More is more for Guo Pei, whose maximalist glamour was brought to the international stage by Rihanna when she wore one of the Chinese couturier’s gowns to the Metropolitan Museum of Art’s Costume Institute Gala in New York last year. (The dramatic creation, a canary-yellow fur-trimmed gown and cape, drew mixed reactions, with Vogue placing Rihanna on the cover of its Met Gala special and others comparing it to an omelette.)
Playground politics aside, that Rihanna gave her blessing has piqued the curiosity of the fashion industry bigwigs who flocked to the couturier’s second Paris show on Sunday to get a closer look. Not that any kind of proximity is needed to get an idea of what Pei is about; these creations could likely have been seen from the moon.
The artisanal handiwork and major skill that goes into them is jaw-dropping. The opening gown, covered in a fuzz of hand-fringed white sequins giving way to an ornate embroidered panel at the back, took over three years to complete in Pei’s Beijing studio.
And the collection had its moments. A belted Forties-style dress covered in gleaming dark green sequins resembling seaweed had a certain cinematic beauty, and a silver-embroidered coat with black fur collar and cuffs was striking. But the procession of over-the-top creations felt overwhelming and disparate, at times veering into dress-up box territory. Looks ran the gamut from a springy, baby blue, prom-style dress in a fringed plastic-y material to grand Victoriana gowns trimmed with gleaming cock feathers, their bibs loaded up with gold embroidery and semiprecious stones, and picture-book princess dresses, tiara and all, that nodded to the couturier’s booming bridal business back home. That’s not to forget Pei’s signature dragon theme, unleashed on a Chinese-red frock trailing rich gold tassels.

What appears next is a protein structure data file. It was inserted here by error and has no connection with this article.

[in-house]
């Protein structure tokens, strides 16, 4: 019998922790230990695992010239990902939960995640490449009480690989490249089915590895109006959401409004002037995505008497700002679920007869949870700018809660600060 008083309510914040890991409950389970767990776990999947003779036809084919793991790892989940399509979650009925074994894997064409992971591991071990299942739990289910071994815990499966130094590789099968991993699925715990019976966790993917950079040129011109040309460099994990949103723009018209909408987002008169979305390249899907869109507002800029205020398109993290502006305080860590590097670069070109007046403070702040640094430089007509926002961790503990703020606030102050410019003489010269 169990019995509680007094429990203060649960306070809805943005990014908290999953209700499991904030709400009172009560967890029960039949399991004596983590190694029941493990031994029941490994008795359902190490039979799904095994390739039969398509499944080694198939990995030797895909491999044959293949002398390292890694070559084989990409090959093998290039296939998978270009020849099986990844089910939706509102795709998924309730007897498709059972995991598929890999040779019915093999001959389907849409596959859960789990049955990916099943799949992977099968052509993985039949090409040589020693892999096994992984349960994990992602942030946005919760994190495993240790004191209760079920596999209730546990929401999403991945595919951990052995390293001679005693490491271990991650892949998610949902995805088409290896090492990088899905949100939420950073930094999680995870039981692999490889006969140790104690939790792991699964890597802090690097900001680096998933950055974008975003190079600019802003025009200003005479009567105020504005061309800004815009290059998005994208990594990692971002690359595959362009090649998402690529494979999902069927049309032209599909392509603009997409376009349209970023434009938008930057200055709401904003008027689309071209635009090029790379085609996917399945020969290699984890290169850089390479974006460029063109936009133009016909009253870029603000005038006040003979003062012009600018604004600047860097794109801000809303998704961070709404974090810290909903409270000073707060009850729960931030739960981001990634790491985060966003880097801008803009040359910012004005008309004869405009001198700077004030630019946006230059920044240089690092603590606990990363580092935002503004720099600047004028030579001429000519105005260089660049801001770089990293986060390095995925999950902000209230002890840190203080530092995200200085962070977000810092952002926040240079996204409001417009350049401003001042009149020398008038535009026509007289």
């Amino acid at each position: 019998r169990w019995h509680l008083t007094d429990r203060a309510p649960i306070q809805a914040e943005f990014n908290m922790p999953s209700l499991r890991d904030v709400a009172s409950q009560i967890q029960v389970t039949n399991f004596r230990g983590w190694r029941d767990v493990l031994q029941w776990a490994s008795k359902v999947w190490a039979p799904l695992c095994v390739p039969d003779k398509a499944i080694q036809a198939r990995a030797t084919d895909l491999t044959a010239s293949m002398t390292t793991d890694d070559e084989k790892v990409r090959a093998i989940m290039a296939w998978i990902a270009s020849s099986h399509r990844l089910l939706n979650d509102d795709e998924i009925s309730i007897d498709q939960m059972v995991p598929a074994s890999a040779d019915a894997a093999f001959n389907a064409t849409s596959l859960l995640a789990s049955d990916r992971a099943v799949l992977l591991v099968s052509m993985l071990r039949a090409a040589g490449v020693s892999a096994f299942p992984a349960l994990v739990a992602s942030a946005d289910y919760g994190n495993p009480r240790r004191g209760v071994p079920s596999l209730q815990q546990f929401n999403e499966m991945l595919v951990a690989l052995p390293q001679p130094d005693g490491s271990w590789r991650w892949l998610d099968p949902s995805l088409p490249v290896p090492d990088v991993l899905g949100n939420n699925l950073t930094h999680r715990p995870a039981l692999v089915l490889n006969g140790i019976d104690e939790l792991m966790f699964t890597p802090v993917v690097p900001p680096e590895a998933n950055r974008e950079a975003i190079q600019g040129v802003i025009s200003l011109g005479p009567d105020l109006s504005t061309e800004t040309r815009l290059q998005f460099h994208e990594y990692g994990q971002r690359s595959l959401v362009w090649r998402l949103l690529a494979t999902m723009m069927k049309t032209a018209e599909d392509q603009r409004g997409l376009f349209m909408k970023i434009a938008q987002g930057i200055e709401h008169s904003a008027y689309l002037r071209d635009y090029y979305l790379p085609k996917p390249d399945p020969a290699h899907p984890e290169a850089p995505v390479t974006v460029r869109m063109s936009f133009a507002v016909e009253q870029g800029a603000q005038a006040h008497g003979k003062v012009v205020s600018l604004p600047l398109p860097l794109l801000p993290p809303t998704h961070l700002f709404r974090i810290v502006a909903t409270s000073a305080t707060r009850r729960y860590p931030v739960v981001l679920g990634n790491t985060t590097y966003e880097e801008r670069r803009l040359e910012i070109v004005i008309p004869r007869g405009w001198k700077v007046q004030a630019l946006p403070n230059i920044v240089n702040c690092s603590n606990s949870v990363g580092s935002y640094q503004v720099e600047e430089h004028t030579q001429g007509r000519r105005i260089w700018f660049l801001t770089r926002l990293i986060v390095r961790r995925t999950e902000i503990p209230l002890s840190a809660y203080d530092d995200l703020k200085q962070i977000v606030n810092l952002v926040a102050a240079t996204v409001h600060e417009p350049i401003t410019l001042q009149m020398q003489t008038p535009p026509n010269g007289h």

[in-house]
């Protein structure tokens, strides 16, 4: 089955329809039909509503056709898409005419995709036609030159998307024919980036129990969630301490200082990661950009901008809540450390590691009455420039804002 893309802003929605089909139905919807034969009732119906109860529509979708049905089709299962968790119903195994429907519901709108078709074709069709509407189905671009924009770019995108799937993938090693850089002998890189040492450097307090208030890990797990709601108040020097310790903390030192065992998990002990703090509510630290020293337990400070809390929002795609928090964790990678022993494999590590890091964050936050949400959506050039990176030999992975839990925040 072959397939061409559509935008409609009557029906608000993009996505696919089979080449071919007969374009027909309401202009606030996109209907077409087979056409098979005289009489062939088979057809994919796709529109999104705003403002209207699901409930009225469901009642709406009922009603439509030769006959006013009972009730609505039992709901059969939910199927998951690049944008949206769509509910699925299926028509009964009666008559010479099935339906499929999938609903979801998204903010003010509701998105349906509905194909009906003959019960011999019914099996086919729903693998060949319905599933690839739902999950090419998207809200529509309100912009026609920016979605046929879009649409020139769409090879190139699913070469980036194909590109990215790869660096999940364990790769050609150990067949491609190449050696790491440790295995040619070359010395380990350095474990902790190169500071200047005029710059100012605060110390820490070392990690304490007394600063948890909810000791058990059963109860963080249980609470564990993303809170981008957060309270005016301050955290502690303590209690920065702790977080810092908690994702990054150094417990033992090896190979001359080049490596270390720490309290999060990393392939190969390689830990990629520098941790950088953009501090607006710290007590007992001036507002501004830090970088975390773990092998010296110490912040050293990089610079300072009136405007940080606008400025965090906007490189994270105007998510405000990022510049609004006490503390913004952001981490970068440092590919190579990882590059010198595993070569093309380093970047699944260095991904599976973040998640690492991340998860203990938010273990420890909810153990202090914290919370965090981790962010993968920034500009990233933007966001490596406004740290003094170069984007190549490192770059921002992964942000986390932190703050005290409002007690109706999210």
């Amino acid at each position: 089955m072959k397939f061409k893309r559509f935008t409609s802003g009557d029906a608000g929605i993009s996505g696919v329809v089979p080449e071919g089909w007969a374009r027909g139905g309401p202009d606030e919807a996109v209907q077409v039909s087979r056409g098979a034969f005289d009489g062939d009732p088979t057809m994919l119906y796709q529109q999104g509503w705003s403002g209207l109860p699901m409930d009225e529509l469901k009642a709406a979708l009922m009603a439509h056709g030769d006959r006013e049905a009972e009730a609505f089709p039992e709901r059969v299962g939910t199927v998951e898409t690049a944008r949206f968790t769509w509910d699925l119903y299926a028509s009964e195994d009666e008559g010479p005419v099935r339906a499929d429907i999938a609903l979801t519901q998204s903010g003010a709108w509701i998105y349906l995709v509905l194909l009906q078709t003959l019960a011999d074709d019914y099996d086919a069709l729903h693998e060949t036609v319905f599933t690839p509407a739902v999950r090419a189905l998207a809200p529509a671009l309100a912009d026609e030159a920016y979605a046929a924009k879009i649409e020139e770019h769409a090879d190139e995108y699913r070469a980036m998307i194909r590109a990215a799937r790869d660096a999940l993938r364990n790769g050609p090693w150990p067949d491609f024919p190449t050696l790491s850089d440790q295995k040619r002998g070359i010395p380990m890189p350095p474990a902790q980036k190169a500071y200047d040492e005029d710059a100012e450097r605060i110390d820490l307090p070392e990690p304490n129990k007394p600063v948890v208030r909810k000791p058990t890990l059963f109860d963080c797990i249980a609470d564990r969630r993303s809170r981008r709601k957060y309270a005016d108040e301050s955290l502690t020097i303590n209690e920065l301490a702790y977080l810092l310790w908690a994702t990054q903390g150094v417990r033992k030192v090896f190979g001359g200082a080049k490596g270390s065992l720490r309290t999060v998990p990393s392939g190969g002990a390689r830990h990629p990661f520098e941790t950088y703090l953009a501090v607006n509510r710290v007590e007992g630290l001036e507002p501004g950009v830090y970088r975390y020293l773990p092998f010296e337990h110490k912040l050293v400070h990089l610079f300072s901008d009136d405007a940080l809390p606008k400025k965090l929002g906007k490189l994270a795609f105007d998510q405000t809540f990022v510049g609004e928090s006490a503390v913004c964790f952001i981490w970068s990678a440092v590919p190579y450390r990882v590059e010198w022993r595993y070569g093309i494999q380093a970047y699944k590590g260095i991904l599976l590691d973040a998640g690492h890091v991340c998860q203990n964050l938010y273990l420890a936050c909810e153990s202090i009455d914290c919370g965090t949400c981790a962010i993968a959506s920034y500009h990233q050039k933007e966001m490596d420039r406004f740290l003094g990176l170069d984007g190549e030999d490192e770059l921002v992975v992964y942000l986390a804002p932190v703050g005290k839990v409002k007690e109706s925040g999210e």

A big fish on her home turf, the couturier is virtually unheard of in the West outside of fashion circles. But while Rihanna’s Met moment may have worked a treat for opening up borders, Pei’s universe still feels geared to a market that is far, far away.